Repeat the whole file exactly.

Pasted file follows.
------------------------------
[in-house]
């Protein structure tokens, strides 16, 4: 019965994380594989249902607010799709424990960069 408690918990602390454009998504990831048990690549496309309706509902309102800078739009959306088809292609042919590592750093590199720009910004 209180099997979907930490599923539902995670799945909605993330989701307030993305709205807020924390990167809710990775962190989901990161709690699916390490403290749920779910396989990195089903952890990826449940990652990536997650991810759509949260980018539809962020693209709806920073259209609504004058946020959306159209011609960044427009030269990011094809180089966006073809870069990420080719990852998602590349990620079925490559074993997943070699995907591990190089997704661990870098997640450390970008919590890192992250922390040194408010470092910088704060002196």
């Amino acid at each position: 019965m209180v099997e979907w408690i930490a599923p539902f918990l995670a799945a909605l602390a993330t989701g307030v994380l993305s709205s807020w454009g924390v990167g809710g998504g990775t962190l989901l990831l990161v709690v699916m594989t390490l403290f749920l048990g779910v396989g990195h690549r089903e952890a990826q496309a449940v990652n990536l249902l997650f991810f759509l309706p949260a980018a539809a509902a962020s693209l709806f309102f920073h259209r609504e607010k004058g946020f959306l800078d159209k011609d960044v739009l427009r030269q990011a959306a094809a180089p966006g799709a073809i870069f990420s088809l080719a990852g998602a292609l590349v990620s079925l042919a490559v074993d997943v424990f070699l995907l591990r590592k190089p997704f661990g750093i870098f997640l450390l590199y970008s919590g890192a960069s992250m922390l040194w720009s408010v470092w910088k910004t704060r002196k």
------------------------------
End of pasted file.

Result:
[in-house]
């Protein structure tokens, strides 16, 4: 019965994380594989249902607010799709424990960069 408690918990602390454009998504990831048990690549496309309706509902309102800078739009959306088809292609042919590592750093590199720009910004 209180099997979907930490599923539902995670799945909605993330989701307030993305709205807020924390990167809710990775962190989901990161709690699916390490403290749920779910396989990195089903952890990826449940990652990536997650991810759509949260980018539809962020693209709806920073259209609504004058946020959306159209011609960044427009030269990011094809180089966006073809870069990420080719990852998602590349990620079925490559074993997943070699995907591990190089997704661990870098997640450390970008919590890192992250922390040194408010470092910088704060002196």
């Amino acid at each position: 019965m209180v099997e979907w408690i930490a599923p539902f918990l995670a799945a909605l602390a993330t989701g307030v994380l993305s709205s807020w454009g924390v990167g809710g998504g990775t962190l989901l990831l990161v709690v699916m594989t390490l403290f749920l048990g779910v396989g990195h690549r089903e952890a990826q496309a449940v990652n990536l249902l997650f991810f759509l309706p949260a980018a539809a509902a962020s693209l709806f309102f920073h259209r609504e607010k004058g946020f959306l800078d159209k011609d960044v739009l427009r030269q990011a959306a094809a180089p966006g799709a073809i870069f990420s088809l080719a990852g998602a292609l590349v990620s079925l042919a490559v074993d997943v424990f070699l995907l591990r590592k190089p997704f661990g750093i870098f997640l450390l590199y970008s919590g890192a960069s992250m922390l040194w720009s408010v470092w910088k910004t704060r002196k």